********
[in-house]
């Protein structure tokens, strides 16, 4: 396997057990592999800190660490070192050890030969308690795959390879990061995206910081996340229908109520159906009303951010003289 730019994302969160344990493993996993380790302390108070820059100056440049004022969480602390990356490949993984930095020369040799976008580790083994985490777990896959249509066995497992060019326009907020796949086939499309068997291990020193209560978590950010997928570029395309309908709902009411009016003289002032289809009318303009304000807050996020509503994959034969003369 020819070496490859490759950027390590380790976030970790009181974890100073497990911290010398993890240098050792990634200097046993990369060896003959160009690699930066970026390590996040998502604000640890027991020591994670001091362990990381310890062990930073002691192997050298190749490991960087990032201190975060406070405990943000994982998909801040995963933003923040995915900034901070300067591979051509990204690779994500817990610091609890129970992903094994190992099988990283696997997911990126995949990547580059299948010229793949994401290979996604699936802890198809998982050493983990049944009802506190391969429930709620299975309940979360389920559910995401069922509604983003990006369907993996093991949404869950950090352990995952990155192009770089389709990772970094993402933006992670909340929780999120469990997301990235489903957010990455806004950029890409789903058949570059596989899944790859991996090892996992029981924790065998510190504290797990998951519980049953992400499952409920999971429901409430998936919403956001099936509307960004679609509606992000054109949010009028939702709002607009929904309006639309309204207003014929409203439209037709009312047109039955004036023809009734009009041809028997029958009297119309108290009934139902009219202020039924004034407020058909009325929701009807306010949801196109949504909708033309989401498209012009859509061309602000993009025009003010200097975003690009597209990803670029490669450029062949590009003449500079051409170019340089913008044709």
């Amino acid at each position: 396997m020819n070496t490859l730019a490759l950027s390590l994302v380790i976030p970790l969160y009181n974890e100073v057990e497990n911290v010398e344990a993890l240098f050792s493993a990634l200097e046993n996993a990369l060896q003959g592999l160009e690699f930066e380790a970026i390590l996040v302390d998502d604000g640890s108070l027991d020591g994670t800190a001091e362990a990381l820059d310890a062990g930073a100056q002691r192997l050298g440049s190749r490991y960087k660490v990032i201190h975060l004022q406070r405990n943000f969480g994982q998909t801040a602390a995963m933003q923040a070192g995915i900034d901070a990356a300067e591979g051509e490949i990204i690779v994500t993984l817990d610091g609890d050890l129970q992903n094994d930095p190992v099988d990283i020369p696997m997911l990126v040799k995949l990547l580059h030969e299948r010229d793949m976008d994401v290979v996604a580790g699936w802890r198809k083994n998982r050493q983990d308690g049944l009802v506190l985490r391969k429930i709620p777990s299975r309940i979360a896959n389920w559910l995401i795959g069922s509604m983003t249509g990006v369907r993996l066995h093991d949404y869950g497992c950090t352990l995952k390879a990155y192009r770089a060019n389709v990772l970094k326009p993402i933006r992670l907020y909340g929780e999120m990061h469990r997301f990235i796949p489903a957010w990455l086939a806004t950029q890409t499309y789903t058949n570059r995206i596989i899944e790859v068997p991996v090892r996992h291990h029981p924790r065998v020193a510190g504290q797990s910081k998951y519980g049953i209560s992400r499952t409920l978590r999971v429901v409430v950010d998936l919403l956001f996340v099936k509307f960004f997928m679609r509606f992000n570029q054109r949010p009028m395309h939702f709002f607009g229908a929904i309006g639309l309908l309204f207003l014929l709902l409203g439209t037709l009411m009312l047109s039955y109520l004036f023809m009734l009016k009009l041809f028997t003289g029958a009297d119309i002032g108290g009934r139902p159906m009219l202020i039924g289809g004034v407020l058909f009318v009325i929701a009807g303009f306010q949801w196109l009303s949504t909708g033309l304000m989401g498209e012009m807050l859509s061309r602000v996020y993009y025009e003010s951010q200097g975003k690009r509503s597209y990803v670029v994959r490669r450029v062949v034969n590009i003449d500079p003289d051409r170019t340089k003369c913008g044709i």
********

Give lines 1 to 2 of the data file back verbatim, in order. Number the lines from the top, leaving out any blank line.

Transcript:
[in-house]
């Protein structure tokens, strides 16, 4: 396997057990592999800190660490070192050890030969308690795959390879990061995206910081996340229908109520159906009303951010003289 730019994302969160344990493993996993380790302390108070820059100056440049004022969480602390990356490949993984930095020369040799976008580790083994985490777990896959249509066995497992060019326009907020796949086939499309068997291990020193209560978590950010997928570029395309309908709902009411009016003289002032289809009318303009304000807050996020509503994959034969003369 020819070496490859490759950027390590380790976030970790009181974890100073497990911290010398993890240098050792990634200097046993990369060896003959160009690699930066970026390590996040998502604000640890027991020591994670001091362990990381310890062990930073002691192997050298190749490991960087990032201190975060406070405990943000994982998909801040995963933003923040995915900034901070300067591979051509990204690779994500817990610091609890129970992903094994190992099988990283696997997911990126995949990547580059299948010229793949994401290979996604699936802890198809998982050493983990049944009802506190391969429930709620299975309940979360389920559910995401069922509604983003990006369907993996093991949404869950950090352990995952990155192009770089389709990772970094993402933006992670909340929780999120469990997301990235489903957010990455806004950029890409789903058949570059596989899944790859991996090892996992029981924790065998510190504290797990998951519980049953992400499952409920999971429901409430998936919403956001099936509307960004679609509606992000054109949010009028939702709002607009929904309006639309309204207003014929409203439209037709009312047109039955004036023809009734009009041809028997029958009297119309108290009934139902009219202020039924004034407020058909009325929701009807306010949801196109949504909708033309989401498209012009859509061309602000993009025009003010200097975003690009597209990803670029490669450029062949590009003449500079051409170019340089913008044709």